Thursday October 19, 2006

I love lists. And think that this one is interesting. Seeing as my readers hail from various states including Arkansas, Georgia, Alabama, Tennessee, South Dakota, Nebraska, Texas, Colorado, Wisconsin, etc. I thought this was worth sharing…

2006-2007 Smartest State List (#1 is “smartest”)

Rank State Smart Rating 2005-2006 Rank Change
1 Vermont 18.57 1 0
2 Massachusetts 16.09 3 1
3 Connecticut 14.46 2 -1
4 New Jersey 14.35 4 0
5 Maine 10.79 5 0
6 Virginia 10.07 7 1
7 Montana 9.55 9 2
8 Wisconsin 9.04 8 0
9 Iowa 8.82 14 5
10 Pennsylvania 8.69 11 1
11 Nebraska 6.4 12 1
12 New Hampshire 5.9 15 3
13 Minnesota 5.33 6 -7
14 Rhode Island 4.31 16 2
15 Kansas 4.27 13 -2
16 New York 3.66 10 -6
17 South Dakota 3.25 18 1
18 Maryland 2.27 19 1
19 Wyoming 1.35 17 -2
20 Idaho 1.29 28 8
21 North Dakota 0.95 20 -1
22 Missouri 0.94 21 -1
23 North Carolina 0.84 22 -1
24 Indiana 0.06 26 2
25 Texas -0.11 24 -1
26 South Carolina -1.19 29 3
27 Colorado -1.32 23 -4
28 Delaware -2.47 25 -3
29 Florida -2.9 36 7
30 Tennessee -3.01 41 11
31 Kentucky -3.24 35 4
32 Arkansas -3.44 37 5
33 Washington -3.85 30 -3
34 Ohio -4 31 -3
35 Illinois -4.32 32 -3
36 Oklahoma -5.81 39 3
37 West Virginia -5.82 34 -3
38 Utah -6.3 33 -5
39 Michigan -6.43 27 -12
40 Oregon -6.87 38 -2
41 Georgia -6.92 40 -1
42 Hawaii -9.31 42 0
43 New Mexico -10.6 48 5
44 Louisiana -10.95 45 1
45 Alabama -11 43 -2
46 Alaska -11.91 44 -2
47 California -13.1 46 -1
48 Mississippi -14.78 49 1
49 Nevada -15.81 47 -2
50 Arizona -17.61 50 0

METHODOLOGY–This fifth Smartest State designation is awarded based on 21 factors chosen from Morgan Quitno?s annual reference book, Education State Rankings, 2006-2007.  To calculate the Smartest State rankings, the 21 factors were divided into two groups: those that are ?negative? for which a high ranking would be considered bad for a state, and those that are ?positive? for which a high ranking would be considered good. Rates for each of the 21 factors were processed through a formula that measures how a state compares to the national average for a given category. The positive and negative nature of each factor was taken into account as part of the formula. Once these computations were made, the factors then were assigned equal weights. These scores then were added together to determine a state?s final score (?SUM? on the table above.) This way, states are assessed based on how they stack up against the national average. The end result is that the farther below the national average a state?s education ranking is, the lower (and less smart) it ranks. The farther above the national average, the higher (and smarter) a state ranks. This same methodology is used for our annual Healthiest State, Safest and Most Dangerous State and Safest/Dangerous City Awards.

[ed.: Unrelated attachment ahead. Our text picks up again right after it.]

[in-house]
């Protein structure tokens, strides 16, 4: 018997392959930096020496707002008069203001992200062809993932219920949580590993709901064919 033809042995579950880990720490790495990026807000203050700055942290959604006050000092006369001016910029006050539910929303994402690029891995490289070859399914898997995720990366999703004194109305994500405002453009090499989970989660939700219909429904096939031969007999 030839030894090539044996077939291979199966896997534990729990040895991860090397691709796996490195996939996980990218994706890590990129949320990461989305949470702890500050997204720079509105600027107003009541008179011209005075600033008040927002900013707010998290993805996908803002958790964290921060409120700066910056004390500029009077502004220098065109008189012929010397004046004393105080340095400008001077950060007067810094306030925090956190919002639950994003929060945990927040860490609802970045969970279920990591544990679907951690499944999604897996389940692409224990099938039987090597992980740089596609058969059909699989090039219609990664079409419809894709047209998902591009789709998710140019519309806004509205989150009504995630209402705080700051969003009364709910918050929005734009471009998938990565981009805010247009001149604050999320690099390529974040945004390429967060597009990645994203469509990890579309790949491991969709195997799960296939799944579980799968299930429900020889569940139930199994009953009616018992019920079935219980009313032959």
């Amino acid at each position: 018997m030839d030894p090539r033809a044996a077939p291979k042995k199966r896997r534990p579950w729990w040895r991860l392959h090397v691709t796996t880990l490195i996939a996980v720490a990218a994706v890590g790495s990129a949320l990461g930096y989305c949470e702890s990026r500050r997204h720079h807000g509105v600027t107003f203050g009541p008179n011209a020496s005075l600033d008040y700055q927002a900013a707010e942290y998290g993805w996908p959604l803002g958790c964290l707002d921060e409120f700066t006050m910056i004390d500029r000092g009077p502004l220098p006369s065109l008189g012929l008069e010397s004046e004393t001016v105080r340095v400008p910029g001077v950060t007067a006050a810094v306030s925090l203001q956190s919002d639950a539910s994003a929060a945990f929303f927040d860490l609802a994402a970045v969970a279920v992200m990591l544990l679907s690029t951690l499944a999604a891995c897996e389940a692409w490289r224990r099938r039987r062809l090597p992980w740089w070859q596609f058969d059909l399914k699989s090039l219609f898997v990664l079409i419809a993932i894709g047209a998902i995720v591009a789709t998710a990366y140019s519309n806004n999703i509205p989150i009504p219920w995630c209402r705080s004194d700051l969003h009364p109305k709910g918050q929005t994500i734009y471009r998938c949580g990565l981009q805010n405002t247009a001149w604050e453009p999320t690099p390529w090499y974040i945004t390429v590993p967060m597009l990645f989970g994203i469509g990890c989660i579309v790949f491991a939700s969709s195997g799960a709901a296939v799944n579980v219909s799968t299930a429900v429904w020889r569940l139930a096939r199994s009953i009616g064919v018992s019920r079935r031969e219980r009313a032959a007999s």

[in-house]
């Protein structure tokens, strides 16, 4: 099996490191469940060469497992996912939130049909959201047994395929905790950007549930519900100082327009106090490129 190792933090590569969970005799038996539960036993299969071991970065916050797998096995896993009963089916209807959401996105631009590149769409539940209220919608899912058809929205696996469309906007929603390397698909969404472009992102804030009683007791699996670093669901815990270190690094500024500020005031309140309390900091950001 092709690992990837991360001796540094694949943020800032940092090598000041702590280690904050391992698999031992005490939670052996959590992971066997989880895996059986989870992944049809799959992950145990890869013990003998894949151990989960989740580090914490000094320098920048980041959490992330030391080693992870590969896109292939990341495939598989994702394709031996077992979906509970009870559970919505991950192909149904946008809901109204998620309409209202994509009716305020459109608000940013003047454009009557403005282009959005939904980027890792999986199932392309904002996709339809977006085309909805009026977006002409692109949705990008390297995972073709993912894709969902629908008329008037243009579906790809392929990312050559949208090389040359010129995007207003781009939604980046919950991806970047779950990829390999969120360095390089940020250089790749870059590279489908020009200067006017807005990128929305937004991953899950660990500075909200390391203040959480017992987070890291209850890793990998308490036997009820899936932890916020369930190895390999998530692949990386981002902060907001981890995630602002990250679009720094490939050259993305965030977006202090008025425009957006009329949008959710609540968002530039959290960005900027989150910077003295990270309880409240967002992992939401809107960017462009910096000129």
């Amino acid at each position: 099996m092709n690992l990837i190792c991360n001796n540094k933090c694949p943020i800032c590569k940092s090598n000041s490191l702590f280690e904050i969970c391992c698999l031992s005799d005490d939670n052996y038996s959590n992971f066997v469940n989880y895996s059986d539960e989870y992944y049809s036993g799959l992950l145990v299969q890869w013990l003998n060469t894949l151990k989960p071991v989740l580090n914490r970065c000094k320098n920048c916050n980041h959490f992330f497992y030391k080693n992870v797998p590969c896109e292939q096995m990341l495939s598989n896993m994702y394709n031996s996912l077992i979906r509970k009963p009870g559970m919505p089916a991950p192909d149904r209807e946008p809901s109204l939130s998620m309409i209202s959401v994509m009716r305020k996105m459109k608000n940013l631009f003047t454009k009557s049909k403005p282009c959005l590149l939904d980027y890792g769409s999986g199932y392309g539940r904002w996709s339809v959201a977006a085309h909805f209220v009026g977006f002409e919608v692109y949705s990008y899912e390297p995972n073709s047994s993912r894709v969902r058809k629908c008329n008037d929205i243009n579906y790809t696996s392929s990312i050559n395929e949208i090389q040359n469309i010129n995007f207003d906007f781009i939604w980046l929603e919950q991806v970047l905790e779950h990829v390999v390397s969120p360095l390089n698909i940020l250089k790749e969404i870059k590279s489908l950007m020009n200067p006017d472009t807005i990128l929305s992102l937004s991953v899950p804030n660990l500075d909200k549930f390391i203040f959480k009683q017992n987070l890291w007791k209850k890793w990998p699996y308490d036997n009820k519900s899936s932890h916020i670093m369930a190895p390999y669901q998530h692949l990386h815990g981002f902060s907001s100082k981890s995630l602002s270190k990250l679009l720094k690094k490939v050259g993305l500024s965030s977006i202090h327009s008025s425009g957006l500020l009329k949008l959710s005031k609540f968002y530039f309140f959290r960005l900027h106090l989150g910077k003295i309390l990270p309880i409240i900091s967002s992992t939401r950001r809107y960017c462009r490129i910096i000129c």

POSITIVE (+ 1-13) AND NEGATIVE (- 14-21) FACTORS CONSIDERED:

  1. Public Elementary and Secondary School Revenue per $1,000 Personal Income (Table 56) +
  2. Percent of Public Elementary and Secondary School Current Expenditures used for Instruction (Table 134) +
  3. Percent of Population Graduated from High School (Table 171) +
  4. Averaged Freshman Graduation Rate for Public High Schools (Table 174) +
  5. Percent of Public School Fourth Graders Proficient or Better in Reading (Table 203) +
  6. Percent of Public School Eighth Graders Proficient or Better in Reading (Table 211) +
  7. Percent of Public School Fourth Graders Proficient or Better in Writing (Table 219) +
  8. Percent of Public School Eighth Graders Proficient or Better in Writing (Table 227) +
  9. Percent of Public School Fourth Graders Proficient or Better in Mathematics (Table 235) +
  10. Percent of Public School Eighth Graders Proficient or Better in Mathematics (Table 243) +
  11. Average Teacher Salary as a Percent of Average Annual Pay of All Workers (Table 364) +
  1. Average Daily Attendance as a Percent of Fall Enrollment in Public Elementary and Secondary Schools (Table 398) +
  2. Percent of School-Age Population in Public Schools (Table 389) +
  3. High School Drop Out Rate (Table 191) –
  4. Special Education Pupil-Teacher Ratio (Table 339) –
  5. Percent of Public Elementary and Secondary School Staff Who are School District Administrators (Table 380) –
  6. Average Class Size in Public Elementary Schools (Table 425) –
  7. Average Class Size in Public Secondary Schools (Table 426) –
  8. Median Pupil-Teacher Ratio in Public Primary Schools (Table 429) –
  9. Median Pupil-Teacher Ratio in Public Middle Schools (Table 432) –
  10. Median Pupil-Teacher Ratio in Public High Schools (Table 435) –

I’m sorry for the “educational” (read boring) post — maybe something exciting will happen between now and tomorrow that will make for a good post…

2 thoughts on “Thursday October 19, 2006

  1. I’d just like to commend you on your daily postings lately!  I’m so proud…   :)

  2. They should do one of those for the world.  I’m sure Iraq is right up there towards the top because these people are a marvel of human intelligence.  Once considered the ”Cradle of Civilization” and all they have to show for it now, even before Saddam and his retards took control, are some oil wells and the largest supply of camels in the world?

    BRILLIANT!!! 

    This country is going places, people, just you wait and see…

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